Test of mathematical model describing Cdc42 oscillations. (A) Model schematic showing GTP-Cdc42 distribution between tips and the cytoplasm, autocatalytic amplification (green), and delayed dissociation (red). (B) Simulation showing GTP-Cdc42 fraction at each tip as cell progresses from monopolar to bipolar growth. (C) Model predicts three regions similar to Fig. 1G. Asymmetric states (I); “coexistence” of symmetric and asymmetric states (II); symmetric states (III). (D) CRIB-GFP in wild-type, gef1∆, cdc25-22 at the permissive temperature (25°C), and Gef1-overexpressing nmt1-gef1 [+thiamine, in YE medium, which contains dextrose (30 mg/ml) and yeast extract (5 mg/ml)] cells. Scale bar, 5 μm. (E) CRIB-GFP tip intensities, in a gef1∆ cell (1-min intervals). (F) CRIB-GFP tip fractions versus cell length, in gef1Δ cells (as in Fig. 1G, n = 381). (G) CRIB-GFP tip intensities, in a cdc25-22 cell at 25°C. (H) Anticorrelation of CRIB-GFP tip intensities decreases with respect to wild-type cells and with increasing cell length in cdc25-22 mutants (*P = 0.03, ***P = 0.00039, Student’s t test). (I) CRIB-GFP tip intensities of cell moderately overexpressing Gef1 (+thiamine, in YE medium). (J) CRIB-GFP tip anticorrelation decreases in cells moderately overexpressing Gef1 (***P = 5.7 × 10−6, Student’s t test). Whiskers in (H) and (J) indicate the full range of data.

According to the mathematical model, changes in abundance or activity of Cdc42, or of its regulators, can shift the system to more asymmetric or symmetric states. It indicated that cells with a lower rate of Cdc42 activation (or decreased total amounts of GTP-Cdc42 or Cdc42 GEFs), favor asymmetric states, because the lagging tip is influenced more severely by the accumulation of GTP-Cdc42 at the dominant tip and by the resulting depletion of the cytoplasmic pool (figs. S5A and S6A). To test this, we analyzed CRIB-GFP in gef1∆ cells, which lack one of the two Cdc42 GEFs and thus exhibit decreased amounts of global active GTP-Cdc42 (16) but otherwise grow at a normal rate (table S5). Most (75%; n = 12) gef1∆ cells had lower amounts of CRIB-GFP at the new tips in time-lapse recordings (Fig. 2, D and E; and movie S3). CRIB-GFP tip fractions in gef1∆ cells (n = 381) were asymmetric (Fig. 2F), consistent with the model.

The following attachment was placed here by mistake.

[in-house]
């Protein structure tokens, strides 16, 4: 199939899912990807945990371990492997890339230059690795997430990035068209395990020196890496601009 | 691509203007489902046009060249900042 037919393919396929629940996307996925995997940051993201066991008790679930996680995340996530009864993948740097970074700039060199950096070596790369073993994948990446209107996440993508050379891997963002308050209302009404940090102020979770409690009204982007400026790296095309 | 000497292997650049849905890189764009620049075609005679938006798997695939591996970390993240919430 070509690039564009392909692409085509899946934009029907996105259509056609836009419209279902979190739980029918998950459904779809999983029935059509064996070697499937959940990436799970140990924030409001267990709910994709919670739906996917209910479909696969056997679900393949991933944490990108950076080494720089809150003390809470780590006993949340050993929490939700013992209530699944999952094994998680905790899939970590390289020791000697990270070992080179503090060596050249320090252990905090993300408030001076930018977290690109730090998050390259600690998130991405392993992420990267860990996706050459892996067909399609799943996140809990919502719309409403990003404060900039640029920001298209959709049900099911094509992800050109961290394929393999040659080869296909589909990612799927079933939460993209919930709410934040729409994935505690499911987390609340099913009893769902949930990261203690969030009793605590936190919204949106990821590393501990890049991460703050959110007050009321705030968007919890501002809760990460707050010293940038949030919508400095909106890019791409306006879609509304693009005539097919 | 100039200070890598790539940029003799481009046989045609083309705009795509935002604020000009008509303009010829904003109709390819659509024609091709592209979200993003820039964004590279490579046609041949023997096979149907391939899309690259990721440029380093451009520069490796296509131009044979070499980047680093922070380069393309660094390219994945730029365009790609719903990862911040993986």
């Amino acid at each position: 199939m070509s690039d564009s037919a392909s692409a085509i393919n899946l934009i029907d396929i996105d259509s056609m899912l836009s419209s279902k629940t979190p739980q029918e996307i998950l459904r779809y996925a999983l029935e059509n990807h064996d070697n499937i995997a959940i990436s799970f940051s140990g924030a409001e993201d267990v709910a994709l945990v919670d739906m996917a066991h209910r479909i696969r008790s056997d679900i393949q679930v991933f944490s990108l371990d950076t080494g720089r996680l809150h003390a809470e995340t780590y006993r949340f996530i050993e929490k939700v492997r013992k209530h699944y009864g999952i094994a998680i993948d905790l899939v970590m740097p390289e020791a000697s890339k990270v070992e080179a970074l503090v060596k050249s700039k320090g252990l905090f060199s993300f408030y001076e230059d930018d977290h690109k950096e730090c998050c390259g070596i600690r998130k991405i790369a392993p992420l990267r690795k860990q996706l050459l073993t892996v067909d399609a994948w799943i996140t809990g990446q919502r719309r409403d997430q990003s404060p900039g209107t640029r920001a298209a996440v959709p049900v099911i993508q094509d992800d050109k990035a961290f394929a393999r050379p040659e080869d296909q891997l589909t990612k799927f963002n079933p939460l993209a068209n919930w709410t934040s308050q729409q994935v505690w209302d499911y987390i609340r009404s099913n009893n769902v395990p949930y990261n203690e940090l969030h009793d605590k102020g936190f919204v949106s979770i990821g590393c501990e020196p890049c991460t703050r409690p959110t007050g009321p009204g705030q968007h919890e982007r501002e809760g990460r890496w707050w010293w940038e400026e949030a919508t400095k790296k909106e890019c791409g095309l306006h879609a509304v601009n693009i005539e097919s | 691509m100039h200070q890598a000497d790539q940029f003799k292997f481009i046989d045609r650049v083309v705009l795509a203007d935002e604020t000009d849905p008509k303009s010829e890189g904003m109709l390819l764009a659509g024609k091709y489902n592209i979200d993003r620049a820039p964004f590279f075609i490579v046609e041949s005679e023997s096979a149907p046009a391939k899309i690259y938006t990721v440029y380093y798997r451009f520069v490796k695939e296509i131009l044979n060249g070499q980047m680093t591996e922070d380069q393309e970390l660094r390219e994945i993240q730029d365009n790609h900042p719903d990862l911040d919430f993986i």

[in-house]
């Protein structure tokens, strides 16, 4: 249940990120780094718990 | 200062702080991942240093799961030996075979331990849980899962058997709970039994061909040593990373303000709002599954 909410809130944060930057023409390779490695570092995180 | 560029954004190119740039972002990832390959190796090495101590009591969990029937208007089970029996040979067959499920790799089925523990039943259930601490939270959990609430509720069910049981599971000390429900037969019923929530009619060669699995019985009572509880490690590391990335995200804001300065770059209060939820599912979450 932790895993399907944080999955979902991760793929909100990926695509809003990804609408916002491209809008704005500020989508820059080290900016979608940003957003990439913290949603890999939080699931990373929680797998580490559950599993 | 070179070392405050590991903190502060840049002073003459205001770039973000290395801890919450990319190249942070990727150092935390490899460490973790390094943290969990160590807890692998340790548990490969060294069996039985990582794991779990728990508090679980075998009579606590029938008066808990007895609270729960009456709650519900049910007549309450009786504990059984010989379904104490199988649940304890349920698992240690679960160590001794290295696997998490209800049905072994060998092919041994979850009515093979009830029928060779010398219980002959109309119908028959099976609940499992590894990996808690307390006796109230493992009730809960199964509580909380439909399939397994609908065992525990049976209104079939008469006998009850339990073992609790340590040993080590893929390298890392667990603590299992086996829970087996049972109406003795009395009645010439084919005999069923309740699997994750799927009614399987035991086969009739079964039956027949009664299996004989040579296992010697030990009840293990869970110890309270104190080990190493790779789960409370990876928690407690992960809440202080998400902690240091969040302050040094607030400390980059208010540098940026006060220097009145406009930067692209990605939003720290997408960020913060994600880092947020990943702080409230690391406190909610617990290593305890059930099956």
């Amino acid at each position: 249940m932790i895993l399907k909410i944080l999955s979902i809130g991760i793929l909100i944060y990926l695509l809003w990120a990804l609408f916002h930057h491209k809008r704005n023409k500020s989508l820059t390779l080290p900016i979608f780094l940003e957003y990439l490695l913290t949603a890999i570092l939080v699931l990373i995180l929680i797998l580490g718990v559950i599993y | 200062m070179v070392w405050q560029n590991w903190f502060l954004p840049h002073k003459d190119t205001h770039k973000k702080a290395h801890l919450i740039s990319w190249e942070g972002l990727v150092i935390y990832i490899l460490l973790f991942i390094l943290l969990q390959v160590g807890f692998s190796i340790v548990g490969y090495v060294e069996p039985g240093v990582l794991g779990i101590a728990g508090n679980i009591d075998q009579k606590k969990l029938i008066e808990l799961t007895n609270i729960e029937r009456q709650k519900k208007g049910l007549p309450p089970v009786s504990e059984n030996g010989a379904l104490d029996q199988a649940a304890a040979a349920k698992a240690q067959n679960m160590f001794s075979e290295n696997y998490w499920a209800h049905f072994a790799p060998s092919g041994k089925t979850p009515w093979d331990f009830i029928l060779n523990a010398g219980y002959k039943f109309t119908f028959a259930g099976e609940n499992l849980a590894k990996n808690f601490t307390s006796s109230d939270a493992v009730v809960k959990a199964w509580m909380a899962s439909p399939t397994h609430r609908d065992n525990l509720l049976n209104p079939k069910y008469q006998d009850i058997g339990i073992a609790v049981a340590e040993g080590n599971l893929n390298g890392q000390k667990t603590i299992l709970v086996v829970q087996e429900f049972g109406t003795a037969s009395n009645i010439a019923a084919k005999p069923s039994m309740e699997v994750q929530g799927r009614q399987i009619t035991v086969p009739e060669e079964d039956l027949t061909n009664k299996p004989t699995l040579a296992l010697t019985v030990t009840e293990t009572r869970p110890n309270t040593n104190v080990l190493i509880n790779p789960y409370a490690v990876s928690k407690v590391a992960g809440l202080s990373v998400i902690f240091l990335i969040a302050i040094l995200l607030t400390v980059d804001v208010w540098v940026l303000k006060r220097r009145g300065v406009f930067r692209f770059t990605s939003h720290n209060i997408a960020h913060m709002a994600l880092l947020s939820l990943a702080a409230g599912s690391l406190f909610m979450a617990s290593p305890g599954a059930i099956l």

In our model, increasing cell size increases the total amount of active Cdc42 or of Cdc42 GEFs. In the presence of noise, this is predicted to decouple oscillations, because one tip can no longer deplete the pool available to the other. Thus, we studied cdc25-22 cells that delay entry into mitosis, owing to a mutation in a cell-cycle control gene, and become longer than wild-type cells at permissive temperatures (17). Consistent with this prediction, we found less anticorrelation between CRIB-GFP tip signals in longer cdc25-22 cells (Fig. 2, D, G, and H; and table S3).

To test if Cdc42 GEF availability influences the anticorrelation of Cdc42 oscillations, we overexpressed Gef1. This eliminated the anticorrelation of CRIB-GFP signal at the cell tips (Fig. 2, I and J; and movie S4). Increased amounts of Gef1 also led to increased symmetry of CRIB-GFP and Cdc42-target formin For3 (18) (Fig. 2, D and I; and fig. S6, B, C, and D). This agrees with the model, which predicts that increasing Cdc42 activation rate (or total amounts of active Cdc42 or Cdc42 GEFs) (fig. S6A) leads to more symmetrical GTP-Cdc42 distribution.